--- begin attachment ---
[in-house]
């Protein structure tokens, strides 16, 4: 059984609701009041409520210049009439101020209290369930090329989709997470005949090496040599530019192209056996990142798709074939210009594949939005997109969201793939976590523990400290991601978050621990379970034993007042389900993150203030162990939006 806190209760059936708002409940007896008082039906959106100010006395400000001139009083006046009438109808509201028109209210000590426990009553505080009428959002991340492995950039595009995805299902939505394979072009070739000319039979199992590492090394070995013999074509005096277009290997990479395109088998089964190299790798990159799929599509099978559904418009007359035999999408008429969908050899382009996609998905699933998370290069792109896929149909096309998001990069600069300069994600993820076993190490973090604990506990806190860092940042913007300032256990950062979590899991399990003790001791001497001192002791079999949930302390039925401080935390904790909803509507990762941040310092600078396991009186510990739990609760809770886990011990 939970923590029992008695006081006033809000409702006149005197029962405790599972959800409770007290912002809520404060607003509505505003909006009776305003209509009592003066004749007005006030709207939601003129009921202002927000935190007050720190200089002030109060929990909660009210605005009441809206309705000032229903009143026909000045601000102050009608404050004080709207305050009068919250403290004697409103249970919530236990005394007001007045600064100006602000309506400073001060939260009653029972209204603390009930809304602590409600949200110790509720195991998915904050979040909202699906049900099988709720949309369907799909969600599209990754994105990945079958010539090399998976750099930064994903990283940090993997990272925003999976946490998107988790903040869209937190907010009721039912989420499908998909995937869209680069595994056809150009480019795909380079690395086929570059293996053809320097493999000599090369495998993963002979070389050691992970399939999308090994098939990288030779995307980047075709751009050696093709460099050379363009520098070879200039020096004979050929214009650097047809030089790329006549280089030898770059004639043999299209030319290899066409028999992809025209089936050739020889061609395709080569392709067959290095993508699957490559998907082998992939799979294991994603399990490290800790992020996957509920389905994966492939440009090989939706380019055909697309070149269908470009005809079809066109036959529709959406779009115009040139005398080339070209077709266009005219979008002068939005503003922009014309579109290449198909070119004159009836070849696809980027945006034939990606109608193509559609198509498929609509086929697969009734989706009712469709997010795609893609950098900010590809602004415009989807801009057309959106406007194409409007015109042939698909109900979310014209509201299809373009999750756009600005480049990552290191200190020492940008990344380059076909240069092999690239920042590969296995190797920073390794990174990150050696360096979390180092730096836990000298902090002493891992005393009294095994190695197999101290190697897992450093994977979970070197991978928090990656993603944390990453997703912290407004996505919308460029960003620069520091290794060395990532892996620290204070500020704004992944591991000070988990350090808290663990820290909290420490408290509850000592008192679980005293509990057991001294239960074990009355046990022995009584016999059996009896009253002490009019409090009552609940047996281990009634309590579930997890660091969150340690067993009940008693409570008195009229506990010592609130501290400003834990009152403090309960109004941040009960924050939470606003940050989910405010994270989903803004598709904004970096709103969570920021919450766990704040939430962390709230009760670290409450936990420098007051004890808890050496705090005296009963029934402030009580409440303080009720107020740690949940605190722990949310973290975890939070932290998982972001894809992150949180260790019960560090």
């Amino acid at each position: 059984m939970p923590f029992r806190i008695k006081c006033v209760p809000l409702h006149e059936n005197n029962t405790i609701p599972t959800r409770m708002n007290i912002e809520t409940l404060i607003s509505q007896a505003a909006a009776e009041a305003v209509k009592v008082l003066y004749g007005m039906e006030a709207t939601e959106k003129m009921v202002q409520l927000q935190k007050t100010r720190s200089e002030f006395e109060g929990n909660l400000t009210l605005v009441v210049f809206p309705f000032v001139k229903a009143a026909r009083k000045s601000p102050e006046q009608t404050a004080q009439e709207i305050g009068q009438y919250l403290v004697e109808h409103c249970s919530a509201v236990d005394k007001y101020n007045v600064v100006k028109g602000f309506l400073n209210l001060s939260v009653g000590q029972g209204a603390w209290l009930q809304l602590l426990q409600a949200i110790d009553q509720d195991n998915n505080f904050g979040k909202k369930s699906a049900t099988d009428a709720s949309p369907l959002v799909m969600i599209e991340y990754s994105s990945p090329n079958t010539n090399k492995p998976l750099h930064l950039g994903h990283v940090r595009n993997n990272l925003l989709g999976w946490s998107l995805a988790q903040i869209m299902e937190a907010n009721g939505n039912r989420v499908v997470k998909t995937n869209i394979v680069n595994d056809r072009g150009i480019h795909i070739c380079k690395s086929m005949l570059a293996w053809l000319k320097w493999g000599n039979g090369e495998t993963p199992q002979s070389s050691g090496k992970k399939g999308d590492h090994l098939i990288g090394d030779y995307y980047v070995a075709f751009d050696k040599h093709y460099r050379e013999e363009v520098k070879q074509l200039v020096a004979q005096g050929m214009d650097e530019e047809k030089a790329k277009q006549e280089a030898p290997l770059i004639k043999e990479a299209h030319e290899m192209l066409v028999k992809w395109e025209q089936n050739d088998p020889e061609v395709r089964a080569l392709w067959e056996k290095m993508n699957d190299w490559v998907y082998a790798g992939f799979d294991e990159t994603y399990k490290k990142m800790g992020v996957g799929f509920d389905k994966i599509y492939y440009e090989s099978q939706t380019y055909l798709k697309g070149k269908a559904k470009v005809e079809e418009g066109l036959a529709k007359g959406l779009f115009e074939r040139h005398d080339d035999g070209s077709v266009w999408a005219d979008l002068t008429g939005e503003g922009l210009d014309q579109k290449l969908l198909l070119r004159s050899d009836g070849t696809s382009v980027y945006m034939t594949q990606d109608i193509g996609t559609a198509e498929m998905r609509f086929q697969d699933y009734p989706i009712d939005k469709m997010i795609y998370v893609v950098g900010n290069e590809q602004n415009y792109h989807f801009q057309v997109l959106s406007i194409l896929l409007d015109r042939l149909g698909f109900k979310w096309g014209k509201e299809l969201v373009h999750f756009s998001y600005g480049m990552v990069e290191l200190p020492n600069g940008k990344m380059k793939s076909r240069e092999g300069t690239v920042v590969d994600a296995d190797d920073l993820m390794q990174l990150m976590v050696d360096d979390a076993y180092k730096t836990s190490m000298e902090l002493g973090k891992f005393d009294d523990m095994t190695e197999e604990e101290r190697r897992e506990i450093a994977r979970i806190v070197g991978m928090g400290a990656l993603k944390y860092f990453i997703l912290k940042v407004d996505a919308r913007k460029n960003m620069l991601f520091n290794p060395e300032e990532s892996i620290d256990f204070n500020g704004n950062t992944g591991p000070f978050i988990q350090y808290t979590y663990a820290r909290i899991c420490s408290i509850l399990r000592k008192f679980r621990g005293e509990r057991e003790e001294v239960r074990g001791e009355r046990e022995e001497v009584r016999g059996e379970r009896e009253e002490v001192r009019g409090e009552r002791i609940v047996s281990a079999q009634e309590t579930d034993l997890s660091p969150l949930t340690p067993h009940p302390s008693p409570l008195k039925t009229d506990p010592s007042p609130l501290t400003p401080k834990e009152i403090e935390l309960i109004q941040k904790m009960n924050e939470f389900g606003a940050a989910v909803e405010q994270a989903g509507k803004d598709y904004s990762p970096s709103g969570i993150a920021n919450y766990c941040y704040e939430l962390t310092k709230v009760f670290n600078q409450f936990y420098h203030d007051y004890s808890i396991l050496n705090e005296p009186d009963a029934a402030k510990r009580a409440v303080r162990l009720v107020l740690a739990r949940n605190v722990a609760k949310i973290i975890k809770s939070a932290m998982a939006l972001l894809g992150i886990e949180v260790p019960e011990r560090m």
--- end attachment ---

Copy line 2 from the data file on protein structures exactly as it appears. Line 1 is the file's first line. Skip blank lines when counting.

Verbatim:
């Protein structure tokens, strides 16, 4: 059984609701009041409520210049009439101020209290369930090329989709997470005949090496040599530019192209056996990142798709074939210009594949939005997109969201793939976590523990400290991601978050621990379970034993007042389900993150203030162990939006 806190209760059936708002409940007896008082039906959106100010006395400000001139009083006046009438109808509201028109209210000590426990009553505080009428959002991340492995950039595009995805299902939505394979072009070739000319039979199992590492090394070995013999074509005096277009290997990479395109088998089964190299790798990159799929599509099978559904418009007359035999999408008429969908050899382009996609998905699933998370290069792109896929149909096309998001990069600069300069994600993820076993190490973090604990506990806190860092940042913007300032256990950062979590899991399990003790001791001497001192002791079999949930302390039925401080935390904790909803509507990762941040310092600078396991009186510990739990609760809770886990011990 939970923590029992008695006081006033809000409702006149005197029962405790599972959800409770007290912002809520404060607003509505505003909006009776305003209509009592003066004749007005006030709207939601003129009921202002927000935190007050720190200089002030109060929990909660009210605005009441809206309705000032229903009143026909000045601000102050009608404050004080709207305050009068919250403290004697409103249970919530236990005394007001007045600064100006602000309506400073001060939260009653029972209204603390009930809304602590409600949200110790509720195991998915904050979040909202699906049900099988709720949309369907799909969600599209990754994105990945079958010539090399998976750099930064994903990283940090993997990272925003999976946490998107988790903040869209937190907010009721039912989420499908998909995937869209680069595994056809150009480019795909380079690395086929570059293996053809320097493999000599090369495998993963002979070389050691992970399939999308090994098939990288030779995307980047075709751009050696093709460099050379363009520098070879200039020096004979050929214009650097047809030089790329006549280089030898770059004639043999299209030319290899066409028999992809025209089936050739020889061609395709080569392709067959290095993508699957490559998907082998992939799979294991994603399990490290800790992020996957509920389905994966492939440009090989939706380019055909697309070149269908470009005809079809066109036959529709959406779009115009040139005398080339070209077709266009005219979008002068939005503003922009014309579109290449198909070119004159009836070849696809980027945006034939990606109608193509559609198509498929609509086929697969009734989706009712469709997010795609893609950098900010590809602004415009989807801009057309959106406007194409409007015109042939698909109900979310014209509201299809373009999750756009600005480049990552290191200190020492940008990344380059076909240069092999690239920042590969296995190797920073390794990174990150050696360096979390180092730096836990000298902090002493891992005393009294095994190695197999101290190697897992450093994977979970070197991978928090990656993603944390990453997703912290407004996505919308460029960003620069520091290794060395990532892996620290204070500020704004992944591991000070988990350090808290663990820290909290420490408290509850000592008192679980005293509990057991001294239960074990009355046990022995009584016999059996009896009253002490009019409090009552609940047996281990009634309590579930997890660091969150340690067993009940008693409570008195009229506990010592609130501290400003834990009152403090309960109004941040009960924050939470606003940050989910405010994270989903803004598709904004970096709103969570920021919450766990704040939430962390709230009760670290409450936990420098007051004890808890050496705090005296009963029934402030009580409440303080009720107020740690949940605190722990949310973290975890939070932290998982972001894809992150949180260790019960560090």